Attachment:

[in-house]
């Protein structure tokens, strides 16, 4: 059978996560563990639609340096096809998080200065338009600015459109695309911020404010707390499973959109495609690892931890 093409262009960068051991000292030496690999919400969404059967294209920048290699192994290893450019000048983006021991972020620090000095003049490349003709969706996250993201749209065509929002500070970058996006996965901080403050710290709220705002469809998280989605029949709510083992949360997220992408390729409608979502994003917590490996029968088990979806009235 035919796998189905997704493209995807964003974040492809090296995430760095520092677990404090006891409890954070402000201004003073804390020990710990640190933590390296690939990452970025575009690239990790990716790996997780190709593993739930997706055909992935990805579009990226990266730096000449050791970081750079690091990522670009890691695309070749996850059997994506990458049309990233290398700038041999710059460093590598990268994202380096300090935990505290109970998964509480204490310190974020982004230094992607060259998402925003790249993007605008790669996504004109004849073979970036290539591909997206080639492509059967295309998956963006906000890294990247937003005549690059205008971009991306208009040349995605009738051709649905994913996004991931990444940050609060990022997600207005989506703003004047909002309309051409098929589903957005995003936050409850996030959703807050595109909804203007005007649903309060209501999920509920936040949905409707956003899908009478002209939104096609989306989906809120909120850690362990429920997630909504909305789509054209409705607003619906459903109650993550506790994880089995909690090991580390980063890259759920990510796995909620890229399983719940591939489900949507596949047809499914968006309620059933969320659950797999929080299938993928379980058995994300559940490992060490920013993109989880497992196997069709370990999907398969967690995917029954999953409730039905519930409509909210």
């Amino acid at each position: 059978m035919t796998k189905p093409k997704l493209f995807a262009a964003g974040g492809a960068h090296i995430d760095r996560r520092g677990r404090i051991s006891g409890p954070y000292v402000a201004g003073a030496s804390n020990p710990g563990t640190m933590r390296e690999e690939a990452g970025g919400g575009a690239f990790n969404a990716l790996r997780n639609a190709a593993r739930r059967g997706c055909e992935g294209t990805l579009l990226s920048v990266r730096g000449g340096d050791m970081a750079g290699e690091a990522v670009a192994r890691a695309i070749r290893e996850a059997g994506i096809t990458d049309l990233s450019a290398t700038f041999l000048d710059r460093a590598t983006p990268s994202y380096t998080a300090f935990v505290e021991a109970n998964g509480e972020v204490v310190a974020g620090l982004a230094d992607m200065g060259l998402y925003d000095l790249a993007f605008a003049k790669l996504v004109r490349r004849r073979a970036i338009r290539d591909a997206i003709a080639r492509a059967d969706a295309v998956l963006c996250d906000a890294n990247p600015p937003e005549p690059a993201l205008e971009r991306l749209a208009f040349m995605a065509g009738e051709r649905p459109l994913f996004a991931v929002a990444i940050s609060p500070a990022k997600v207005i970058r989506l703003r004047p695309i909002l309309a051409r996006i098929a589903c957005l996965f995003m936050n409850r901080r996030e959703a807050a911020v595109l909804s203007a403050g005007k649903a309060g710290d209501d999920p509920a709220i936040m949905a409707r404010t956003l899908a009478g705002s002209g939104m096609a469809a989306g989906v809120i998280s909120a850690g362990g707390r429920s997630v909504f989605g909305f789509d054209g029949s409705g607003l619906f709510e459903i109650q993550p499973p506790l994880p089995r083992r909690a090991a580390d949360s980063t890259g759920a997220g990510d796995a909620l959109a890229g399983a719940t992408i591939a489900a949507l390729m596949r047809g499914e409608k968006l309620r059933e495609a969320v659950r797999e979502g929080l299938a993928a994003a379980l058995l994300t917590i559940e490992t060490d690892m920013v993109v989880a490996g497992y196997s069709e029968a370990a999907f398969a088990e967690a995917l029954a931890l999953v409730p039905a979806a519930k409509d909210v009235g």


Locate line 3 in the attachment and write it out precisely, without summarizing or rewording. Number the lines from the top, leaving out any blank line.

């Amino acid at each position: 059978m035919t796998k189905p093409k997704l493209f995807a262009a964003g974040g492809a960068h090296i995430d760095r996560r520092g677990r404090i051991s006891g409890p954070y000292v402000a201004g003073a030496s804390n020990p710990g563990t640190m933590r390296e690999e690939a990452g970025g919400g575009a690239f990790n969404a990716l790996r997780n639609a190709a593993r739930r059967g997706c055909e992935g294209t990805l579009l990226s920048v990266r730096g000449g340096d050791m970081a750079g290699e690091a990522v670009a192994r890691a695309i070749r290893e996850a059997g994506i096809t990458d049309l990233s450019a290398t700038f041999l000048d710059r460093a590598t983006p990268s994202y380096t998080a300090f935990v505290e021991a109970n998964g509480e972020v204490v310190a974020g620090l982004a230094d992607m200065g060259l998402y925003d000095l790249a993007f605008a003049k790669l996504v004109r490349r004849r073979a970036i338009r290539d591909a997206i003709a080639r492509a059967d969706a295309v998956l963006c996250d906000a890294n990247p600015p937003e005549p690059a993201l205008e971009r991306l749209a208009f040349m995605a065509g009738e051709r649905p459109l994913f996004a991931v929002a990444i940050s609060p500070a990022k997600v207005i970058r989506l703003r004047p695309i909002l309309a051409r996006i098929a589903c957005l996965f995003m936050n409850r901080r996030e959703a807050a911020v595109l909804s203007a403050g005007k649903a309060g710290d209501d999920p509920a709220i936040m949905a409707r404010t956003l899908a009478g705002s002209g939104m096609a469809a989306g989906v809120i998280s909120a850690g362990g707390r429920s997630v909504f989605g909305f789509d054209g029949s409705g607003l619906f709510e459903i109650q993550p499973p506790l994880p089995r083992r909690a090991a580390d949360s980063t890259g759920a997220g990510d796995a909620l959109a890229g399983a719940t992408i591939a489900a949507l390729m596949r047809g499914e409608k968006l309620r059933e495609a969320v659950r797999e979502g929080l299938a993928a994003a379980l058995l994300t917590i559940e490992t060490d690892m920013v993109v989880a490996g497992y196997s069709e029968a370990a999907f398969a088990e967690a995917l029954a931890l999953v409730p039905a979806a519930k409509d909210v009235g």